have found time, in the midst of engrossing cares, to write such letters as he wrote to friends and kinsmen. A kind heart prompted them, but they were much more than merely kind, for when Washington undertook to do anything he did it thoroughly. Whether it was a treaty with England, the education of a boy, or the service of a friend, he gave it his best thought and his utmost care. Where those he loved were concerned, he was never too busy to think of them, and he spared no pains to help them; censuring faults where they existed, and giving praise in generous manner where praise was due. To any one who carefully studies his life, it is evident that Washington was as warm-hearted and affectionate as he was great in character and ability, and that he was so without noise or pretence. This really only amounts to saying that he was a well-balanced man, and yet even this cannot be said without admitting still another quality. The sanest of all senses is the sense of humor, and the nature in which it is wholly lacking cannot be thoroughly rounded and complete. Humor is not the most lofty of qualities, but it is one of the most essential, and it is generally assumed that Washington was very deficient in humor. This idea has arisen from a hasty consideration of the subject, and from a superficial conception of humor itself. To utter jests, or to say or write witty, brilliant, or amusing things, no doubt imply the possession of humor, but they are not the whole of it, for a man may have a fine sense of humor, and yet never make a joke nor utter a sarcasm. The distinction between humor and the want of it lies much deeper than word of mouth. The man without a sense of humor is sure to make a certain number of solemn blunders. They may be in matters of importance or in the merest trifles, but they are blunders none the less, and come from insensibility to the incongruous, the ludicrous, or the impossible. It may be said that common sense suffices to avoid these pitfalls, but this is really begging the question, inasmuch as common sense of a high order amounting almost to genius cannot exist without humor, for humor is the root and foundation of common sense. Let us apply this test to Washington and we shall find that there never was a man who made fewer mistakes than he, down even to matters of the smallest detail. Search his career from beginning to end, and there is not a solemn blunder to be found in it. He was attacked and assailed both as General and President, but he was never laughed at. In other words, he had a sense of humor which made it impossible for him to blunder solemnly, or to do or Bay anything which ridicule could touch. It is not, however, necessary to leave his possession of a sense of humor to inference from his career and his freedom from blunders. That he had humor strong, sane, and abundant is susceptible of much more direct proof; and the idea that he was lacking in this respect arose undoubtedly from the gravity of demeanor which was characteristic of the man. He had assumed the heavy responsibilities of an important military command in the French war at an age when most men are just leaving college and beginning to study a profession. This of itself sobered him, and added to his natural quiet and reserve, so that in estimating him in after-life this early and severe discipline at a most impressionable age ought never to be overlooked, for it had a very marked effect upon his character.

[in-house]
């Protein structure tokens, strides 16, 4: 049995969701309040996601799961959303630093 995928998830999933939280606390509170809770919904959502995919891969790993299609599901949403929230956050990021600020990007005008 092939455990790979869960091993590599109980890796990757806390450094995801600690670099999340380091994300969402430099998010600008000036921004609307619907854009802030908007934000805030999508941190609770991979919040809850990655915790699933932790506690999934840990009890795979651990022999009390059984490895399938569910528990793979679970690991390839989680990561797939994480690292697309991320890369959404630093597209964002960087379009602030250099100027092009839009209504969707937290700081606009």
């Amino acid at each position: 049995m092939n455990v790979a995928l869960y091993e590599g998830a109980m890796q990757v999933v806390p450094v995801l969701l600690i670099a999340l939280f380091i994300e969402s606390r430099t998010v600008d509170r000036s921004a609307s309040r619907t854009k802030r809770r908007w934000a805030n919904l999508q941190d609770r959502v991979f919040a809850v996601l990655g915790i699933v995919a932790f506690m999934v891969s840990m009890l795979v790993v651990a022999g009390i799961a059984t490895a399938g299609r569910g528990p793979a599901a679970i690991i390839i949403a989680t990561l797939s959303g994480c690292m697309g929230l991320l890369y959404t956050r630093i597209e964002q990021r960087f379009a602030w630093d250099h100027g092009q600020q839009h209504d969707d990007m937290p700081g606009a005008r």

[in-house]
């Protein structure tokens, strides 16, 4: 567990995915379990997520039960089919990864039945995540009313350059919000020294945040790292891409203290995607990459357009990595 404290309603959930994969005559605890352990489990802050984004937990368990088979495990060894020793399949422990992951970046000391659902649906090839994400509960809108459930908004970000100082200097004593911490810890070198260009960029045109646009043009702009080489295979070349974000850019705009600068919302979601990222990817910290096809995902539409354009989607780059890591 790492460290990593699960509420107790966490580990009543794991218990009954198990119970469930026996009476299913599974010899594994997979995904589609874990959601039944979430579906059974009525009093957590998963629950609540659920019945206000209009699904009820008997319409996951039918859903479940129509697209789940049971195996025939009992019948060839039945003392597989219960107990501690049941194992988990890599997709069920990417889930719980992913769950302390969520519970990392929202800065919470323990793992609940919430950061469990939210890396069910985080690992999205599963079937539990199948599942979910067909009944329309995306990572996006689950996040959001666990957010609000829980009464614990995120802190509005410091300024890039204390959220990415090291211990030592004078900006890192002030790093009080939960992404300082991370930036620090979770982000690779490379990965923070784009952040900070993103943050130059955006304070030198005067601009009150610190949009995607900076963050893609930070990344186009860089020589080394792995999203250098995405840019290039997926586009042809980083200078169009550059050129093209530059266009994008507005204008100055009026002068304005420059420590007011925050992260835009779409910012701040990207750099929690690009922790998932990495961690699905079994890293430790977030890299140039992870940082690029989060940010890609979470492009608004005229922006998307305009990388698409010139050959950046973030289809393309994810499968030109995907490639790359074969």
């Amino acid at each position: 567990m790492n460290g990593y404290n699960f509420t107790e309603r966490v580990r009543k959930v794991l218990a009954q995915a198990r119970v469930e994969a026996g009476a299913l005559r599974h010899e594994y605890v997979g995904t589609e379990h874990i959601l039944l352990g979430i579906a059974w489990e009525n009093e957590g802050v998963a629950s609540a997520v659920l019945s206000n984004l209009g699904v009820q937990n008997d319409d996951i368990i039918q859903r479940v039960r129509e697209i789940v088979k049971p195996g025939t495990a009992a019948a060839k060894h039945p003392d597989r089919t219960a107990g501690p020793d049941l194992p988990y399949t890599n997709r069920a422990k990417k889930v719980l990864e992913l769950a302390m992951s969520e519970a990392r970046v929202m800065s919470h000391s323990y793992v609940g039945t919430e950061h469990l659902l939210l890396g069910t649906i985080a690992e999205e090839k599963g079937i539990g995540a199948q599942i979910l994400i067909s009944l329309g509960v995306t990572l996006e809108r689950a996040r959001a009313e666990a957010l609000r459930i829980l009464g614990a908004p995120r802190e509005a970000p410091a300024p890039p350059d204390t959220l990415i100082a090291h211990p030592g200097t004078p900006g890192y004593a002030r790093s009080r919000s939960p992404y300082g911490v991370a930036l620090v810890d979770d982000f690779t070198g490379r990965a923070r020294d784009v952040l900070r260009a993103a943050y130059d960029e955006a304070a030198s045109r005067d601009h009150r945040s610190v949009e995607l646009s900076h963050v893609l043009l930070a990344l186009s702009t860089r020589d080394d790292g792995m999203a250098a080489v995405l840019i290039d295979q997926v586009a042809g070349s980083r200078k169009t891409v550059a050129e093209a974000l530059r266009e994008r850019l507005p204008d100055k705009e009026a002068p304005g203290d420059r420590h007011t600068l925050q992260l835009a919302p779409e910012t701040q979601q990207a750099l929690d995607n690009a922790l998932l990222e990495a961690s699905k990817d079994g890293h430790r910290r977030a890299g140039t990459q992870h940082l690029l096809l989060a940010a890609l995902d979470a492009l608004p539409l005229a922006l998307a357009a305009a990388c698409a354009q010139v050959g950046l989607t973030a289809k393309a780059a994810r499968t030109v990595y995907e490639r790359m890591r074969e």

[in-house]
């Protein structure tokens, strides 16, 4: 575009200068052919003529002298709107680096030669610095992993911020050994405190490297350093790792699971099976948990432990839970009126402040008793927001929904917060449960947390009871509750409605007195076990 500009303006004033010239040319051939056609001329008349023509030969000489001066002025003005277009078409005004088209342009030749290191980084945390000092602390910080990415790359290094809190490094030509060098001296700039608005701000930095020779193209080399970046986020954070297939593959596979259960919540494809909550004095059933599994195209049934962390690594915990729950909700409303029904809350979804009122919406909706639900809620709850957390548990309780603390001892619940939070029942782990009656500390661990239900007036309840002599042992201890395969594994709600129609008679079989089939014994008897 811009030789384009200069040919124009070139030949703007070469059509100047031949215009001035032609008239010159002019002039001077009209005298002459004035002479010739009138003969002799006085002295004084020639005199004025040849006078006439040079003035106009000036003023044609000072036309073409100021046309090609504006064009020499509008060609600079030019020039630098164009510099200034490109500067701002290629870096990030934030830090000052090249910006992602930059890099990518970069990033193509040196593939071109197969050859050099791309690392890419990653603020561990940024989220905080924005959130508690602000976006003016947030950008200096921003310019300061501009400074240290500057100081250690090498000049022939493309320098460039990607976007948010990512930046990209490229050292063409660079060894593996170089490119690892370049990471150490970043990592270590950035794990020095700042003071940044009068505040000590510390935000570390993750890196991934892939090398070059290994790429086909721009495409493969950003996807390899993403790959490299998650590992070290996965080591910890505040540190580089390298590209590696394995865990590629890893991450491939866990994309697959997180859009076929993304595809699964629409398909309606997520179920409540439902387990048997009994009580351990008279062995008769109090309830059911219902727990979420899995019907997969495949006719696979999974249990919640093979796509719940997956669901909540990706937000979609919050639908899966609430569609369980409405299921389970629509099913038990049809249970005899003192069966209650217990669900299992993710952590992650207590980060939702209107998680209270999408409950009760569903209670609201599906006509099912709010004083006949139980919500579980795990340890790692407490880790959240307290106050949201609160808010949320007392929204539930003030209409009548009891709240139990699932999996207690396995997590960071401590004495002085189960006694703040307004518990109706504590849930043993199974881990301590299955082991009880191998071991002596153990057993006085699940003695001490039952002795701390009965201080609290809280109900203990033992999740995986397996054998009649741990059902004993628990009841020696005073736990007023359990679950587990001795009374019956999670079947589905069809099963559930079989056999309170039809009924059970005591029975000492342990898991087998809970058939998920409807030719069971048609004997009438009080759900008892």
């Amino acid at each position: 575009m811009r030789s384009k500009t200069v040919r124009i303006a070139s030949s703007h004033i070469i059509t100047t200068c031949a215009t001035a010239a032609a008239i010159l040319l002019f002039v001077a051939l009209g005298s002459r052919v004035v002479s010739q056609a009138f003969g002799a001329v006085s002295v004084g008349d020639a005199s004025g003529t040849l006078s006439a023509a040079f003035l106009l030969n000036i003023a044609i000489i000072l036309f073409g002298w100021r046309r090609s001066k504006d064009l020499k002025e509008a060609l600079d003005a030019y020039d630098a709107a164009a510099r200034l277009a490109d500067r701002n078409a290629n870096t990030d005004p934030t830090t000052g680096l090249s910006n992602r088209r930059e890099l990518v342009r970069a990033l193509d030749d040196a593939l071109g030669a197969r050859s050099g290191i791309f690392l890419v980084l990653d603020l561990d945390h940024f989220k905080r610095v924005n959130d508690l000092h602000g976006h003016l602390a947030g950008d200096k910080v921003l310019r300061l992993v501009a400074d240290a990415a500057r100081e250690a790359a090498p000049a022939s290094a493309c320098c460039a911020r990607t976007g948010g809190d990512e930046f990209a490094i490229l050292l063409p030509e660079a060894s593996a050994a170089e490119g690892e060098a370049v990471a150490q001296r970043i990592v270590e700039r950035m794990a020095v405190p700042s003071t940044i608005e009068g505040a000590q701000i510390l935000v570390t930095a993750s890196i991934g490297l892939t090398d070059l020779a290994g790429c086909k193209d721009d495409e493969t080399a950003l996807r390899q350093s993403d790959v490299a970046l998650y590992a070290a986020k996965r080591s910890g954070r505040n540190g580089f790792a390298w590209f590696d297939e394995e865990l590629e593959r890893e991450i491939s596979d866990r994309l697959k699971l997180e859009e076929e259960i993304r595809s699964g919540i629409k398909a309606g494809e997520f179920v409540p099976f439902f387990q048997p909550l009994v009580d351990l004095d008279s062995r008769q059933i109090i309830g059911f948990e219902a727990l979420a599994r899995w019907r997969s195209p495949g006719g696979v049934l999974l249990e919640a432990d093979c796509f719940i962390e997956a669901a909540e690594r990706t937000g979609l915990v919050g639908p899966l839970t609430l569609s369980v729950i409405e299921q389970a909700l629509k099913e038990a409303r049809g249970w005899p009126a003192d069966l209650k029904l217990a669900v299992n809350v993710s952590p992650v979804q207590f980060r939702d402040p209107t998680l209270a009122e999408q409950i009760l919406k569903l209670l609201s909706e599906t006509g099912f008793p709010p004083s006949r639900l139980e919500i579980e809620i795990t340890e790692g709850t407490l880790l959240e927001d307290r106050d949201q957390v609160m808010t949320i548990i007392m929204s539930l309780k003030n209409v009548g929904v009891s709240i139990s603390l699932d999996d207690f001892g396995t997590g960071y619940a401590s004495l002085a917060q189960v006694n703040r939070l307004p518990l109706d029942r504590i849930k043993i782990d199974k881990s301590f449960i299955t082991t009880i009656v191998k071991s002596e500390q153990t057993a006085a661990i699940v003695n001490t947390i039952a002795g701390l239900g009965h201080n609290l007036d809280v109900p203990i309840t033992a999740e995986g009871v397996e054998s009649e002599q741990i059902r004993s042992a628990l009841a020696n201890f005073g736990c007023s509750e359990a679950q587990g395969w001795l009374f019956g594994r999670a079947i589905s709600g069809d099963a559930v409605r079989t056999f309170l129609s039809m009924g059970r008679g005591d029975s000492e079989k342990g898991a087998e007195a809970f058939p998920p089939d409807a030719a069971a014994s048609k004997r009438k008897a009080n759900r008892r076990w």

He was not perhaps exactly joyous or gay of nature, but he had a contented and happy disposition, and, like all robust, well-balanced men, he possessed strong animal spirits and a keen sense of enjoyment. He loved a wild, open-air life, and was devoted to rough out-door sports. He liked to wrestle and run, to shoot, ride or dance, and to engage in all trials of skill and strength, for which his great muscular development suited him admirably. With such tastes, it followed almost as a matter of course that he loved laughter and fun. Good, hearty country fun, a ludicrous mishap, a practical joke, all merriment of a simple, honest kind, were highly congenial to him, especially in his youth and early manhood. Here is the way, for example, in which he described in his diary a ball he attended in 1760: “In a convenient room, detached for the purpose, abounded great plenty of bread and butter, some biscuits, with tea and coffee which the drinkers of could not distinguish from hot water sweetened. Be it remembered that